Outside of that, most of the key changes are with regard to objective spawn timings and the boots, and it's quite important here since having Baron Nashor spawn at his usual 20-minute mark would make games a lot slower than they should be on mobile. Meanwhile, the latter is kind of a mixed bag for me - instead of providing passive bonuses to attack speed, armor and other stats, their bonuses are now active effects, meaning you have to actually activate them when you need it. This departs from the usual MOBA formula of having purely passive boots, but while having the on-demand bonus is helpful at times, I'd rather not have to worry about it like most of us usually do.

 

Where's my *insert Champion here*?

Screenshot: HardwareZone

League (and by extension WR) are nothing without their champions, and I'm happy to report that many of the fan favourite characters, like Vayne, Yasuo, Ahri, Master Yi and Zed were already included in our test version. Just like the PC version, WR has a weekly champ rotation, so there isn't really much to be discussed here. If anything, I'm only concerned about when Kennen is going to be added in - the lightning-wielding yordle ninja is a personal favourite.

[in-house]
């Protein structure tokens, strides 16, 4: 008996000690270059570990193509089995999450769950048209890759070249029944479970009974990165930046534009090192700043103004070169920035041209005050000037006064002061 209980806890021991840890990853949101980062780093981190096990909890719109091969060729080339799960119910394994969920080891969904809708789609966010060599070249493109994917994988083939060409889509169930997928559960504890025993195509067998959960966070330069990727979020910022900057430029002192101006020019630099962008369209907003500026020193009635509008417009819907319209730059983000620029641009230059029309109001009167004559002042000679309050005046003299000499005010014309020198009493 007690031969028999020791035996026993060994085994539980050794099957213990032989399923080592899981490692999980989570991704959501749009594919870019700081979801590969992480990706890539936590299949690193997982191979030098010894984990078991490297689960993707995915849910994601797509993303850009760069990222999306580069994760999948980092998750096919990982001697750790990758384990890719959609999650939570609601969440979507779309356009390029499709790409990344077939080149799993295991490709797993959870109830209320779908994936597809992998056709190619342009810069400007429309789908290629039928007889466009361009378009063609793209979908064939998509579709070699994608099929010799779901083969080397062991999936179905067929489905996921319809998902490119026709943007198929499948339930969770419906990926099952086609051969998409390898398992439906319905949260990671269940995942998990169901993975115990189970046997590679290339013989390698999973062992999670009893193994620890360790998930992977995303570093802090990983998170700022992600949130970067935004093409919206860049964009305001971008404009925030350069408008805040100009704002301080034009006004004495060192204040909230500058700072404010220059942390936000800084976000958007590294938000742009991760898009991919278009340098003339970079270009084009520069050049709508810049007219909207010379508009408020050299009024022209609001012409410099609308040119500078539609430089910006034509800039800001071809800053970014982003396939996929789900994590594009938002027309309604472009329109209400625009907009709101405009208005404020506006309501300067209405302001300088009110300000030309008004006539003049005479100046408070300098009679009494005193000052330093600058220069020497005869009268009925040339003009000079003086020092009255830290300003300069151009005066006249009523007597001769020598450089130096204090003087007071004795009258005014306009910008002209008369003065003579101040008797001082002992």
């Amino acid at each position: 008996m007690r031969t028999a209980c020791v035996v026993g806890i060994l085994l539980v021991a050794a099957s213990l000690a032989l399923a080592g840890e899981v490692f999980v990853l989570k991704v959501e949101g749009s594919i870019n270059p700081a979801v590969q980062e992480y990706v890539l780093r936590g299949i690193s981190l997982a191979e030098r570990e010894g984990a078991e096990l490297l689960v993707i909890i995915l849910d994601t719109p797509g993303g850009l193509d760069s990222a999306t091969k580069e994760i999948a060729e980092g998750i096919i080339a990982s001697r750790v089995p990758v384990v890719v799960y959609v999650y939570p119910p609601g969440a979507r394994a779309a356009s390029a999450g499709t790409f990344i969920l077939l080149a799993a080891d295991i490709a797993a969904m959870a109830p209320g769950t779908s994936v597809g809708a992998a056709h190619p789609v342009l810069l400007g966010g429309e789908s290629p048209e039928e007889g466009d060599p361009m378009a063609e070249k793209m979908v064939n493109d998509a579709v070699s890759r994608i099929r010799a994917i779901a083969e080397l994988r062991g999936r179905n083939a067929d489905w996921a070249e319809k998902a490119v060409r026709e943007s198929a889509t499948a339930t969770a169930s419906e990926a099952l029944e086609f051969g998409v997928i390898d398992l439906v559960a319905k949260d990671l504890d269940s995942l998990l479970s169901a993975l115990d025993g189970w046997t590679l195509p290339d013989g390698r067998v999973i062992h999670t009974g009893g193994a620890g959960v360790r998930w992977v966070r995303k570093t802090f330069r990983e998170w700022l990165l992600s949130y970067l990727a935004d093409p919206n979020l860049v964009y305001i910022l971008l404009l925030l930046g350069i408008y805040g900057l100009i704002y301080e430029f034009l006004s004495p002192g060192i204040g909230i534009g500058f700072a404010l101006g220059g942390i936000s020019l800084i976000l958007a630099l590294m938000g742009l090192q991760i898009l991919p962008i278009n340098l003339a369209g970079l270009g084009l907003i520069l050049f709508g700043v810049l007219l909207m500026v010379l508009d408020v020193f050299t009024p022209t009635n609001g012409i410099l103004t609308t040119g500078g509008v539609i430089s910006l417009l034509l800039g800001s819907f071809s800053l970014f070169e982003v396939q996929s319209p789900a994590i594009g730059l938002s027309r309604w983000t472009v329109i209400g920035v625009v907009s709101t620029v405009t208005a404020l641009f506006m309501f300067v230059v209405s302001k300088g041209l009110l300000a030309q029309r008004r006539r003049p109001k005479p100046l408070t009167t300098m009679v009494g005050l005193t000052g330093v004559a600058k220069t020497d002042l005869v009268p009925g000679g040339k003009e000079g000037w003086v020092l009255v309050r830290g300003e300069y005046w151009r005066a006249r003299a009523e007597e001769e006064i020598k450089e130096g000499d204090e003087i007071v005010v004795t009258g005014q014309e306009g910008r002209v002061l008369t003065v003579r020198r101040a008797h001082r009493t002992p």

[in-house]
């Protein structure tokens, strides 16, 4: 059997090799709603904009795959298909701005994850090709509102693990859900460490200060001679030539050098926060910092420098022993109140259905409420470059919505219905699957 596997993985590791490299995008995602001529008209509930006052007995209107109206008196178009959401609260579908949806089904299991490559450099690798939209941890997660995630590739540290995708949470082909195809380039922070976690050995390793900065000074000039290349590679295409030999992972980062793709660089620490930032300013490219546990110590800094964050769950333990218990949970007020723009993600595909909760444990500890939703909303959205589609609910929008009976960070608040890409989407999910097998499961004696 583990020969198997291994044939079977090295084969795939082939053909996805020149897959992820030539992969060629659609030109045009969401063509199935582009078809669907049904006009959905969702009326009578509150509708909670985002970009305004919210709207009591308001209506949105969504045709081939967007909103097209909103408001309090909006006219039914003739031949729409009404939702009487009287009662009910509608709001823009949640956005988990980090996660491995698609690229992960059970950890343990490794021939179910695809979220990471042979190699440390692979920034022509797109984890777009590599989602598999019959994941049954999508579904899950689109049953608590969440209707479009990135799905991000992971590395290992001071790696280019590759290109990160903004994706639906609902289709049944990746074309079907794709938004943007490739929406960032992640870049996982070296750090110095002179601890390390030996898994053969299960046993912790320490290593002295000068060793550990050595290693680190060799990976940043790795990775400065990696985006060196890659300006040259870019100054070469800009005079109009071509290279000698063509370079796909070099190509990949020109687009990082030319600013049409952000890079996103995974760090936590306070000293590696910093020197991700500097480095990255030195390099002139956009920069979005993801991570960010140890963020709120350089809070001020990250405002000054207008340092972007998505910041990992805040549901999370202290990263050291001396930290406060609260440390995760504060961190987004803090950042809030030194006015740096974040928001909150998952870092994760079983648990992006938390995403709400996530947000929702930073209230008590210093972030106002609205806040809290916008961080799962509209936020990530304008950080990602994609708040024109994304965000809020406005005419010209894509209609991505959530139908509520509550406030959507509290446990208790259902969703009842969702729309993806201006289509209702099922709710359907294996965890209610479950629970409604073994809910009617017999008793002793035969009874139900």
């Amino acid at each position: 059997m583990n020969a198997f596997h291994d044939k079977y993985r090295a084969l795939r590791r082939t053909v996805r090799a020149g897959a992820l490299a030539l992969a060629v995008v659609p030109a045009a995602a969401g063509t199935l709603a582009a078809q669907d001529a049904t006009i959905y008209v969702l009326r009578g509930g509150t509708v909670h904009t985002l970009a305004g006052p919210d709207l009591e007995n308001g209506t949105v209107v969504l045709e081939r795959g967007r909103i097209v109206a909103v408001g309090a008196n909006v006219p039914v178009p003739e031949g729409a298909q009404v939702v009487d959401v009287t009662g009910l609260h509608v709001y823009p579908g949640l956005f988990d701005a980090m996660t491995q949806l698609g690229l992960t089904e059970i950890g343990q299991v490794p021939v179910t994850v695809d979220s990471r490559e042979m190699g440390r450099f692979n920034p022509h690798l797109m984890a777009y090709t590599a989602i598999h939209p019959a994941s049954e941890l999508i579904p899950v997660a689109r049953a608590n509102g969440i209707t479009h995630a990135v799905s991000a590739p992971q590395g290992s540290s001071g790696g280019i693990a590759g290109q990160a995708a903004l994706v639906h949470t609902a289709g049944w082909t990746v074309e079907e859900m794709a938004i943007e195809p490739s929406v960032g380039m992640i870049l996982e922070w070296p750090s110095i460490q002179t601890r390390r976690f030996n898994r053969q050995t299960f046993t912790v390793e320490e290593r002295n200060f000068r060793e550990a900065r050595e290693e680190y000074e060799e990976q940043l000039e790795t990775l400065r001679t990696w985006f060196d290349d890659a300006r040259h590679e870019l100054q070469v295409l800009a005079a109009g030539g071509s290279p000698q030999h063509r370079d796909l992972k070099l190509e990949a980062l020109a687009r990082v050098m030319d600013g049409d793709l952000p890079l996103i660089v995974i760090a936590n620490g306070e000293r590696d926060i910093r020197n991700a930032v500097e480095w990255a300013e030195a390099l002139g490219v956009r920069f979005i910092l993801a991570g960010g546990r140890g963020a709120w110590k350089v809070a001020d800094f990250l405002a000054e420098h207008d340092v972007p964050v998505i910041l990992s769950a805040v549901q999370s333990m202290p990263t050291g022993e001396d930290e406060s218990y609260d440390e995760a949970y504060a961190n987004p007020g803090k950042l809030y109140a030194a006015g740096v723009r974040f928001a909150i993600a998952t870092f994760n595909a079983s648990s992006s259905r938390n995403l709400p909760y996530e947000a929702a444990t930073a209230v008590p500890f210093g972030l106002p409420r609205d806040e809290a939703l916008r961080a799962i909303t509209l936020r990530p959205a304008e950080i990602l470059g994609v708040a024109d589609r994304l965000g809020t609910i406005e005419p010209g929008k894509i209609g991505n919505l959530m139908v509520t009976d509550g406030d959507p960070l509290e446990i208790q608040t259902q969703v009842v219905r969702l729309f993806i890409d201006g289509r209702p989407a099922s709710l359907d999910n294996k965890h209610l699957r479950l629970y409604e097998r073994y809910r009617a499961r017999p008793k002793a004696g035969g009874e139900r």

Apart from that, everything is pretty much a carbon copy of LoL when it comes to actual matches - you spawn, buy items, lane, recall, teamfight, push, and repeat as necessary. Admittedly, matches do feel longer than those in ML:BB since you still have to recall to buy new items, but on the bright side, it means the experience feels much more authentic and tactical (more on this in my upcoming comparison article!).

What I will admit, though - is that aiming skillshots in WR are a whole different ball game from the PC version of LoL, and some of the animations feel a lot more forgiving as well. Maybe it's just me, but I can't help but feel that Yasuo's Q proc (the one that sends out a tornado) comes out a LOT slower. As such, it feels much easier to dodge skillshots here than on PC, which can be good or bad depending on who's standing on the business end of that Blitz hook.

Zooming out a little, it also means that some of the more mechanically-intensive champs, such as Fiora and Vayne might be harder to get used to if you're hopping over from PC like I am. Because while their abilities are still one and the same, the "adjustment period" needed to play and position those characters without a mouse is a sizable challenge. That said, this is a temporary thing, and just almost every other game out there, practice makes perfect.

 

Victory! 

Screenshot: HardwareZone

So, at the end of the day, it's safe to say that Wild Rift is still pretty much in the same boat as its PC counterpart, and it's already pretty good, if I may add. There are some changes made to the gameplay to speed things up for the mobile platform, but the logical and tactical aspects are nearly identical between the two, and that's what really matters here.

In that sense, the game is shaping up to be quite solid both as an "introductory" version of LoL for newbies, and as a long-awaited mobile port for the veterans, albeit one that might require a brief adjustment period. Looking good, Riot.